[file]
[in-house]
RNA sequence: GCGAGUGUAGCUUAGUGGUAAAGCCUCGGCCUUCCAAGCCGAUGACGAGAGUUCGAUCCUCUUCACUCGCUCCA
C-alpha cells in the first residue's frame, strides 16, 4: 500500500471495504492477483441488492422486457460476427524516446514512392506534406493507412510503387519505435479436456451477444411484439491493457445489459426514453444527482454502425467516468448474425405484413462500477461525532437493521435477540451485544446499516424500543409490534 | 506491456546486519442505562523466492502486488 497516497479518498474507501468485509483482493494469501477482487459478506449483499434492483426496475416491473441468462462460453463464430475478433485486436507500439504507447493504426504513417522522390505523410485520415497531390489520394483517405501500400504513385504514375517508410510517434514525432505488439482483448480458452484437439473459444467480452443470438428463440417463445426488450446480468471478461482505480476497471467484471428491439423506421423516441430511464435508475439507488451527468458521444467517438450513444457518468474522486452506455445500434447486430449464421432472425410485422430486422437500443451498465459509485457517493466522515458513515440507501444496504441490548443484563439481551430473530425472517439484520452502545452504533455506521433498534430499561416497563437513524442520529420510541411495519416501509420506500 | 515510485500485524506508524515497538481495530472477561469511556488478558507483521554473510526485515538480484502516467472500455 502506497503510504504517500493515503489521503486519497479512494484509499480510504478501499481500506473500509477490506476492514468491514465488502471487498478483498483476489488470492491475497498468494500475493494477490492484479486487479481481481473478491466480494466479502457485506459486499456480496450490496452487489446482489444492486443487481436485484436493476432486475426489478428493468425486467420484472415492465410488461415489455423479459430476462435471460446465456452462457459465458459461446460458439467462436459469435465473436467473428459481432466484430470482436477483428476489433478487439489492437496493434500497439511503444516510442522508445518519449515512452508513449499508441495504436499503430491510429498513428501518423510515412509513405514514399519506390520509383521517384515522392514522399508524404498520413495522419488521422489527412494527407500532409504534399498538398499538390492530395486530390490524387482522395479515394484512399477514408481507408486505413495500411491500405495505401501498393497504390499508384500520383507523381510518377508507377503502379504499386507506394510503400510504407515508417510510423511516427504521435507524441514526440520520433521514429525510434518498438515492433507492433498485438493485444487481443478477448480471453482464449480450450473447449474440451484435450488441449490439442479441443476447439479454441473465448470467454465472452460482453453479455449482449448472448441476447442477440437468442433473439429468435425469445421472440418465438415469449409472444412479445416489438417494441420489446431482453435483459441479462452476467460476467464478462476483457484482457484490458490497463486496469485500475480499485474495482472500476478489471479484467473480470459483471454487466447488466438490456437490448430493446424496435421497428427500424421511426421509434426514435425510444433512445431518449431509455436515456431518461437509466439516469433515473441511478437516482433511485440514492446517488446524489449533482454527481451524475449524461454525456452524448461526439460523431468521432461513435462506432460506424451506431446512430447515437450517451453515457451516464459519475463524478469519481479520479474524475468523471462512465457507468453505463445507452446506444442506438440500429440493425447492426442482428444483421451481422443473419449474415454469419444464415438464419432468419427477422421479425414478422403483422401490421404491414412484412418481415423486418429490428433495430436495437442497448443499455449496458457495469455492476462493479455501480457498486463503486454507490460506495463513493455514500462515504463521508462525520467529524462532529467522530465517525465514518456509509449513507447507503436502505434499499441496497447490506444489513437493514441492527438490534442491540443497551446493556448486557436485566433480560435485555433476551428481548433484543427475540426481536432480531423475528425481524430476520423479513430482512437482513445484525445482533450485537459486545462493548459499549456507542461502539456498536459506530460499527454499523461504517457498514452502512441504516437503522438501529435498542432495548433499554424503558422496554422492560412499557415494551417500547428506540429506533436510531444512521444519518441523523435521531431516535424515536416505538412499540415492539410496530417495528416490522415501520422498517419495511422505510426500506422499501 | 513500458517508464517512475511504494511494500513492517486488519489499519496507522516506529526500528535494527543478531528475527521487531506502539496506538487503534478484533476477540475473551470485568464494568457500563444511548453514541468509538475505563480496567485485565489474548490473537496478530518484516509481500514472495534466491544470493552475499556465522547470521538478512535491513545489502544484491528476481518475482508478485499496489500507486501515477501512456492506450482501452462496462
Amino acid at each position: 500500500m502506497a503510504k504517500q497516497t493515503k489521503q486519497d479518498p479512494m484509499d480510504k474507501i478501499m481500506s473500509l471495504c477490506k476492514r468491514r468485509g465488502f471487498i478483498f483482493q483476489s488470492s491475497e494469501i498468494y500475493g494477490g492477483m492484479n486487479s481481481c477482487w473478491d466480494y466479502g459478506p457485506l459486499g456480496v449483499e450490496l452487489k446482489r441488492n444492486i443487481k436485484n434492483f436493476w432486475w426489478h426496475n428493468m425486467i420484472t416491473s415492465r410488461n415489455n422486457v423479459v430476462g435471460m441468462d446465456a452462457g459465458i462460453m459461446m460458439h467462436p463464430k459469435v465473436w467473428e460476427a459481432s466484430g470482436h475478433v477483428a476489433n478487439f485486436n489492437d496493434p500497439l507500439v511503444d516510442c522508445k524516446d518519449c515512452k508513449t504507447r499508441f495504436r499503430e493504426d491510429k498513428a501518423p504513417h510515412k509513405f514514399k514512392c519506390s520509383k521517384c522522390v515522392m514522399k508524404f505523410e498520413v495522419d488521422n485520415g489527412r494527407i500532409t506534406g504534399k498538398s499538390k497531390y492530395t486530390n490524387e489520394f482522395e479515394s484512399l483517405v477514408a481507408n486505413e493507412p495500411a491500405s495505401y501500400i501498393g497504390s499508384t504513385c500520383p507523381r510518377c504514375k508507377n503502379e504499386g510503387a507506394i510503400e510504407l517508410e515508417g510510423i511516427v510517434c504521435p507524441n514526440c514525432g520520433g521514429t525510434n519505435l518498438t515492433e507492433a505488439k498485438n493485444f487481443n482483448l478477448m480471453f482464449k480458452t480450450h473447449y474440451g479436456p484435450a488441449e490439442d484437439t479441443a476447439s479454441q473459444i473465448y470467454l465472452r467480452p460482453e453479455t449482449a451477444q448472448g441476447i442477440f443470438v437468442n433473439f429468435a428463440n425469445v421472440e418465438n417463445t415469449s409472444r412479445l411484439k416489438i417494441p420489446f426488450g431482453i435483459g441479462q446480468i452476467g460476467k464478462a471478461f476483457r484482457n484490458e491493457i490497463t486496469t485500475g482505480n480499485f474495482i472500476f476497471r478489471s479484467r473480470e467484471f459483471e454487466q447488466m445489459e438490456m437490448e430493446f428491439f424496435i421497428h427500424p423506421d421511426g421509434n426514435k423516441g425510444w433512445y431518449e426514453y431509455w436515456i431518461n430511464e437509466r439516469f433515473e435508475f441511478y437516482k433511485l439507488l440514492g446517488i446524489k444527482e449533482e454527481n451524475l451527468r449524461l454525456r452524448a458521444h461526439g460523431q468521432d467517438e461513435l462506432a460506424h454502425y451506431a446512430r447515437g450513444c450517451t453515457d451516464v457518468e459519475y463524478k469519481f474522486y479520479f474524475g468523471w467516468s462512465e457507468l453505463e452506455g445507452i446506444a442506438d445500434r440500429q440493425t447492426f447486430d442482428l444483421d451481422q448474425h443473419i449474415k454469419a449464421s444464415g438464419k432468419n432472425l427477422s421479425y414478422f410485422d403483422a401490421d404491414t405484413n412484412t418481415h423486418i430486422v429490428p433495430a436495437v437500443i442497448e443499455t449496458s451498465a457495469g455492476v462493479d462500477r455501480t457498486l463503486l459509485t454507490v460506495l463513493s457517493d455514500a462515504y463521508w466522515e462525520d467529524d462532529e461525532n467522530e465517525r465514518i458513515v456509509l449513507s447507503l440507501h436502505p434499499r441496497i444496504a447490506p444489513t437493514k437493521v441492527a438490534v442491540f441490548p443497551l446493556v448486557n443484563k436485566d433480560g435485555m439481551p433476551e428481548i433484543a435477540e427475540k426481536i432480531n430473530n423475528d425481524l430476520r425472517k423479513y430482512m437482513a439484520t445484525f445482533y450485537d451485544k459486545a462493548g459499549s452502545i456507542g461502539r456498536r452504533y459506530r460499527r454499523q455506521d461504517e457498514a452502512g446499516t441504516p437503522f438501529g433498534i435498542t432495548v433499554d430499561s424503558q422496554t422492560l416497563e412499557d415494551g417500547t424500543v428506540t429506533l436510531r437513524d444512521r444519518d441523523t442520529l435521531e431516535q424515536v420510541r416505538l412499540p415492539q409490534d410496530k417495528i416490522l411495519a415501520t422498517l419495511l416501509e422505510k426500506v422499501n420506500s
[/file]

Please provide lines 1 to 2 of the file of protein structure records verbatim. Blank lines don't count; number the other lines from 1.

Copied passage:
[in-house]
RNA sequence: GCGAGUGUAGCUUAGUGGUAAAGCCUCGGCCUUCCAAGCCGAUGACGAGAGUUCGAUCCUCUUCACUCGCUCCA